The Choice of Asset Selloff: a Comparison of Spinoff and Equity Carveout

In: Business and Management

Submitted By bding
Words 3508
Pages 15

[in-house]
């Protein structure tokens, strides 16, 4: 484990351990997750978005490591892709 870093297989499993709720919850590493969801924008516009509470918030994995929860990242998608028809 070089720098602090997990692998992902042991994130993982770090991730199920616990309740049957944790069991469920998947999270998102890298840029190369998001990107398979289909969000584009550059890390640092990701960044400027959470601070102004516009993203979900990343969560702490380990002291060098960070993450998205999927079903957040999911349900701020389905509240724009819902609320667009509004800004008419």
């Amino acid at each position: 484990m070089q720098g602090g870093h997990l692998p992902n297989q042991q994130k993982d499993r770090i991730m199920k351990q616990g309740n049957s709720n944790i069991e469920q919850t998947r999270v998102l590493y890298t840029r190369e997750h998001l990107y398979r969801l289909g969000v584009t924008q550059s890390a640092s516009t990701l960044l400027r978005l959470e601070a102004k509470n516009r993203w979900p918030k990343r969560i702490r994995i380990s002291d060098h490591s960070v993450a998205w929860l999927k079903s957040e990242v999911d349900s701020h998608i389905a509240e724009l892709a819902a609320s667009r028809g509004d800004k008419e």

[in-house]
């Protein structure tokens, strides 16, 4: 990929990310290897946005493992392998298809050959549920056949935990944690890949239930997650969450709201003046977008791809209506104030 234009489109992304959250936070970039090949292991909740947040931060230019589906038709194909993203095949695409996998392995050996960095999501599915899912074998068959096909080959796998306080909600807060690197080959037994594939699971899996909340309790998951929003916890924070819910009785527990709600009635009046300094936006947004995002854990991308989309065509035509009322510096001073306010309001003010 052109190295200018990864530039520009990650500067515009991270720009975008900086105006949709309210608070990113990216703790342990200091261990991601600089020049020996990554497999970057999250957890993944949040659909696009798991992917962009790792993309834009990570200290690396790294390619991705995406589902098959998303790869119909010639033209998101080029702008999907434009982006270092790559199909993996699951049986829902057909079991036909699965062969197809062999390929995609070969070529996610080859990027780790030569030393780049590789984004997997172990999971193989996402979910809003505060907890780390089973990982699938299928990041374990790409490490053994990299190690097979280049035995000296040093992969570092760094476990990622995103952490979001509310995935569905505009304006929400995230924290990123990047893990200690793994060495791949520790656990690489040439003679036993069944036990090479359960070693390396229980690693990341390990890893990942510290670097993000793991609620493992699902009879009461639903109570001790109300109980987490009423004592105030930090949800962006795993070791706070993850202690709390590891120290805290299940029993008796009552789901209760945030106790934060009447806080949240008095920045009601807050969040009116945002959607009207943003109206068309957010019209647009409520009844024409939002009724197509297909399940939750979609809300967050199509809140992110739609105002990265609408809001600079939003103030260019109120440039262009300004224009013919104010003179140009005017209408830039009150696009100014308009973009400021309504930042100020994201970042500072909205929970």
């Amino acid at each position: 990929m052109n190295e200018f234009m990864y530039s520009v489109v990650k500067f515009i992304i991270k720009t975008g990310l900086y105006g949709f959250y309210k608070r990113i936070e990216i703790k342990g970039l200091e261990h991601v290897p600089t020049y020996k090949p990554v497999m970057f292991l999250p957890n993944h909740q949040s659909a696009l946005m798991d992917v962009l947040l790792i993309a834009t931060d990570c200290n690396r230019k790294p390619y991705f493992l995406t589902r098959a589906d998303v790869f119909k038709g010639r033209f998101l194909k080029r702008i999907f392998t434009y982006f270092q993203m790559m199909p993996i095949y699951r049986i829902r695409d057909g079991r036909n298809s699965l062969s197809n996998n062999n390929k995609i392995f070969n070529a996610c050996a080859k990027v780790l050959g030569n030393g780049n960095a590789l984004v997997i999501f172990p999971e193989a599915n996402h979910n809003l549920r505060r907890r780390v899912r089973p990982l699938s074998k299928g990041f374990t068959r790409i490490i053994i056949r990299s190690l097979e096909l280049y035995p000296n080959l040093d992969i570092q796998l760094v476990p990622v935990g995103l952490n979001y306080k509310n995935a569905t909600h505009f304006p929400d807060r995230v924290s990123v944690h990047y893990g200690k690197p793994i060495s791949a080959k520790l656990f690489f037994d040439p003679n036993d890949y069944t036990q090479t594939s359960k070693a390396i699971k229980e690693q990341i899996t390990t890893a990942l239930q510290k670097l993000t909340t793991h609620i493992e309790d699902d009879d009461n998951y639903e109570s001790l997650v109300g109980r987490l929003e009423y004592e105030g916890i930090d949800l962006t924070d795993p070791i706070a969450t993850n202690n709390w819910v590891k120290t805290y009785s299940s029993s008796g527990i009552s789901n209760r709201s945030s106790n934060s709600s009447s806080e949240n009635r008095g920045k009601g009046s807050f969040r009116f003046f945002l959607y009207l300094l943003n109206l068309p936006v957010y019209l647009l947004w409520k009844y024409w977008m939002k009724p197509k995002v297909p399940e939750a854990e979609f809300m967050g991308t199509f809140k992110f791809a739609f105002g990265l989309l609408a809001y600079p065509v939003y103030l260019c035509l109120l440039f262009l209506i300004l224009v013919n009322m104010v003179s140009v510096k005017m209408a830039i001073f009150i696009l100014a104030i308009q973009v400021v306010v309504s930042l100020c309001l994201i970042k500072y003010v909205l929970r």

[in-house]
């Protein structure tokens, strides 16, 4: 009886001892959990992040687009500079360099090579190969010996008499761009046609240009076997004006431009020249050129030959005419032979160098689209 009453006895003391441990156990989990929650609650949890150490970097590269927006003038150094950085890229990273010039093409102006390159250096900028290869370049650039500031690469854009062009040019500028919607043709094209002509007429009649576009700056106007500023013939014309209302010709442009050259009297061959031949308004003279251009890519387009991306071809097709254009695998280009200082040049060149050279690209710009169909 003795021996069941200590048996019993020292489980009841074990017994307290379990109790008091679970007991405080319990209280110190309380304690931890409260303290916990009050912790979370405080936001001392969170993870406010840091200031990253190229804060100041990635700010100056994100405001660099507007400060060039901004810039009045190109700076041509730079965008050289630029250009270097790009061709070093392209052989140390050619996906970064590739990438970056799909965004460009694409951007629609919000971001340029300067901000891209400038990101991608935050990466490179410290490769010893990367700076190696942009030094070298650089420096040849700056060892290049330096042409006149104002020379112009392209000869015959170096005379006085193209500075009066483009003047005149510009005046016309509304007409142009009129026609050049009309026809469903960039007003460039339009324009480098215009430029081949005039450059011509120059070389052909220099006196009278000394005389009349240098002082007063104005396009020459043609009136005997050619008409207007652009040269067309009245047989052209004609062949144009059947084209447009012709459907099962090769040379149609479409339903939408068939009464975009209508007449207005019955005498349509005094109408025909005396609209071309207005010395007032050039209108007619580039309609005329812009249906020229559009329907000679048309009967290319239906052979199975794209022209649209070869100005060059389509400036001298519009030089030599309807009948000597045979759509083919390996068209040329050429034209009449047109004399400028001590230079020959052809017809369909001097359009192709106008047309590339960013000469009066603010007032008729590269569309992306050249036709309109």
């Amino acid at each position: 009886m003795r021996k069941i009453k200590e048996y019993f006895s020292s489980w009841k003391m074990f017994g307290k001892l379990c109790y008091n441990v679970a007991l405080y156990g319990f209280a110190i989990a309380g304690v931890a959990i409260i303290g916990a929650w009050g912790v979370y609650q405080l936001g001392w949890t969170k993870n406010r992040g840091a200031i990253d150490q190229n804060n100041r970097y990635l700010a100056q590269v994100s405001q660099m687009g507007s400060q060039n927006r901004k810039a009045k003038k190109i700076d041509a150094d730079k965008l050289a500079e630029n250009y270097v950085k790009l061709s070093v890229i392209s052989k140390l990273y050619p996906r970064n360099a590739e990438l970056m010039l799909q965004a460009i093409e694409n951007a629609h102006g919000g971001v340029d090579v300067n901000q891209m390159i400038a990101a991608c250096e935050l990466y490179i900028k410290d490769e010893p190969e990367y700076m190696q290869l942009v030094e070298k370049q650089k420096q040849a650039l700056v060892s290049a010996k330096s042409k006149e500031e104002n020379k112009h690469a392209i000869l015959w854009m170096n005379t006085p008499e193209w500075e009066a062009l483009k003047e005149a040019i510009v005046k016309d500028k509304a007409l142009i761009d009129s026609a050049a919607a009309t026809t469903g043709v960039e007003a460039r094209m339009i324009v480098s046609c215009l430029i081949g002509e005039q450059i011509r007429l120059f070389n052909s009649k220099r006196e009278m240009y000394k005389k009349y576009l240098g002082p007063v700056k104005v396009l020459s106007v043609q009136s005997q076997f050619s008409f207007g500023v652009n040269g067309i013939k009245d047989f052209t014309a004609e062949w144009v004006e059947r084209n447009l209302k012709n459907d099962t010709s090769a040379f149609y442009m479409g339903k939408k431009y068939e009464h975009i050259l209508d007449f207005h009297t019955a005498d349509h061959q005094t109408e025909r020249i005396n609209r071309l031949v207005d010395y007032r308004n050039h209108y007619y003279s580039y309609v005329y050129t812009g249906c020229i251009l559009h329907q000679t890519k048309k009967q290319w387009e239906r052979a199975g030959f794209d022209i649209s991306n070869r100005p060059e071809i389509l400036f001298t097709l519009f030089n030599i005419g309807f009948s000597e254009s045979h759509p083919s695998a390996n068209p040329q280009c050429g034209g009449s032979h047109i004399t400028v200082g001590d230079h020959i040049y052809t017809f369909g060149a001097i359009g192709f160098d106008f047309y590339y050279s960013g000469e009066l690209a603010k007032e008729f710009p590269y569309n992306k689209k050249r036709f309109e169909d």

The last two decades have witnessed a surge in asset selloffs as positive adjustments to the inefficient diversification and overcapacity undertaken by large firms. Among various practices of asset selloffs, spinoff and equity carve out are two major forms of particular research advantage in that both parent firms (i.e. retained or continuing entities) and subsidiaries are publicly listed on stock exchanges and thus their firm-specific information (stock prices, bond prices, financial statements, corporate events, etc.) is observable to researchers. Through asset selloffs, the parent company takes out part or whole of assets in the wholly owned divisions or subsidiaries and sells to third party for cash or distribute the ownership shares to existing shareholders as stock dividend so that the new entity’s operation is separate from the parent’s. In a spinoff, a new corporate is created and its shares are transferred to existing shareholders on a pro rata basis and publicly traded on stock exchanges which may or may not be different from where the parent is listed. In contrast to non-cash-involvement characteristic of a spinoff, an equity carveout is an initial public offering (IPO) of a portion of the parent company to outside investors in exchange for cash. Usually parent firms hold a minority interest in the carved-out subsidiaries. Other than corporate restructuring characteristic as shown in a spinoff, an equity carveout transaction also involves management’s financing decision since cash plays a role in. In general, spinoff and equity carveout are regarded as the reversed transactions of stock offer and cash offer in merger deals, respectively. A rich body of previous research activity has been made on spinoff and equity carveout and brought about fruitful results. However, little has been done as to comparing these two corporate restructuring mechanisms…...

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